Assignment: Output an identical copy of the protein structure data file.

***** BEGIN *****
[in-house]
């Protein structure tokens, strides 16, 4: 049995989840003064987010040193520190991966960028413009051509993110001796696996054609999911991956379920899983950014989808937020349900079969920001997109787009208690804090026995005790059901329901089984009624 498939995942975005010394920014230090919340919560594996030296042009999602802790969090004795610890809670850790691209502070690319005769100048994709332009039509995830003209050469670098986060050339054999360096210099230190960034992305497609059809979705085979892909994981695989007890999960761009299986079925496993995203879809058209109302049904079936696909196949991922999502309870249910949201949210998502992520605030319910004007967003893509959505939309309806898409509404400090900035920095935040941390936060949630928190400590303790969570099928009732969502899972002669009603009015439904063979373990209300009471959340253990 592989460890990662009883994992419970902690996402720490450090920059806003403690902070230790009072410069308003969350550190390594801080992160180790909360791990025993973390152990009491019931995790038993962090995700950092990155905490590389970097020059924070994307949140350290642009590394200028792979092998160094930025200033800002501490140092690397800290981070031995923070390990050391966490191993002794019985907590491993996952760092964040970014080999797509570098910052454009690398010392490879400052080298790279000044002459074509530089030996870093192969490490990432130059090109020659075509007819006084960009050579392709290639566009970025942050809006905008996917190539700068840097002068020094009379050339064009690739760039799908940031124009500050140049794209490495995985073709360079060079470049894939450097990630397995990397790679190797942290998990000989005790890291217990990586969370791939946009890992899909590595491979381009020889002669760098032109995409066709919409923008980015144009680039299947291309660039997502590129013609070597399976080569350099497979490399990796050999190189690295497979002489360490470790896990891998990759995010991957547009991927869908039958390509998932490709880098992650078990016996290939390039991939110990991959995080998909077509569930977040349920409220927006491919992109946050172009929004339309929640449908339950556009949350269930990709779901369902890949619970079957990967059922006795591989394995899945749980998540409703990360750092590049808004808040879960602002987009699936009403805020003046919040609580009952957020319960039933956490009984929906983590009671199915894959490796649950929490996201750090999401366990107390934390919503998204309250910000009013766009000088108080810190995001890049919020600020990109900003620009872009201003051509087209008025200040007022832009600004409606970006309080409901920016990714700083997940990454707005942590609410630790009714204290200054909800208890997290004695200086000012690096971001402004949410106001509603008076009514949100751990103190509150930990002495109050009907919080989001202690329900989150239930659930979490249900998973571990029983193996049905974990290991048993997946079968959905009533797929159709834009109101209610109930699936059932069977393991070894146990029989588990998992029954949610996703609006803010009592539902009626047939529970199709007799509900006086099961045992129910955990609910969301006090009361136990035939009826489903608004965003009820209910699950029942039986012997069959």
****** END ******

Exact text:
[in-house]
């Protein structure tokens, strides 16, 4: 049995989840003064987010040193520190991966960028413009051509993110001796696996054609999911991956379920899983950014989808937020349900079969920001997109787009208690804090026995005790059901329901089984009624 498939995942975005010394920014230090919340919560594996030296042009999602802790969090004795610890809670850790691209502070690319005769100048994709332009039509995830003209050469670098986060050339054999360096210099230190960034992305497609059809979705085979892909994981695989007890999960761009299986079925496993995203879809058209109302049904079936696909196949991922999502309870249910949201949210998502992520605030319910004007967003893509959505939309309806898409509404400090900035920095935040941390936060949630928190400590303790969570099928009732969502899972002669009603009015439904063979373990209300009471959340253990 592989460890990662009883994992419970902690996402720490450090920059806003403690902070230790009072410069308003969350550190390594801080992160180790909360791990025993973390152990009491019931995790038993962090995700950092990155905490590389970097020059924070994307949140350290642009590394200028792979092998160094930025200033800002501490140092690397800290981070031995923070390990050391966490191993002794019985907590491993996952760092964040970014080999797509570098910052454009690398010392490879400052080298790279000044002459074509530089030996870093192969490490990432130059090109020659075509007819006084960009050579392709290639566009970025942050809006905008996917190539700068840097002068020094009379050339064009690739760039799908940031124009500050140049794209490495995985073709360079060079470049894939450097990630397995990397790679190797942290998990000989005790890291217990990586969370791939946009890992899909590595491979381009020889002669760098032109995409066709919409923008980015144009680039299947291309660039997502590129013609070597399976080569350099497979490399990796050999190189690295497979002489360490470790896990891998990759995010991957547009991927869908039958390509998932490709880098992650078990016996290939390039991939110990991959995080998909077509569930977040349920409220927006491919992109946050172009929004339309929640449908339950556009949350269930990709779901369902890949619970079957990967059922006795591989394995899945749980998540409703990360750092590049808004808040879960602002987009699936009403805020003046919040609580009952957020319960039933956490009984929906983590009671199915894959490796649950929490996201750090999401366990107390934390919503998204309250910000009013766009000088108080810190995001890049919020600020990109900003620009872009201003051509087209008025200040007022832009600004409606970006309080409901920016990714700083997940990454707005942590609410630790009714204290200054909800208890997290004695200086000012690096971001402004949410106001509603008076009514949100751990103190509150930990002495109050009907919080989001202690329900989150239930659930979490249900998973571990029983193996049905974990290991048993997946079968959905009533797929159709834009109101209610109930699936059932069977393991070894146990029989588990998992029954949610996703609006803010009592539902009626047939529970199709007799509900006086099961045992129910955990609910969301006090009361136990035939009826489903608004965003009820209910699950029942039986012997069959």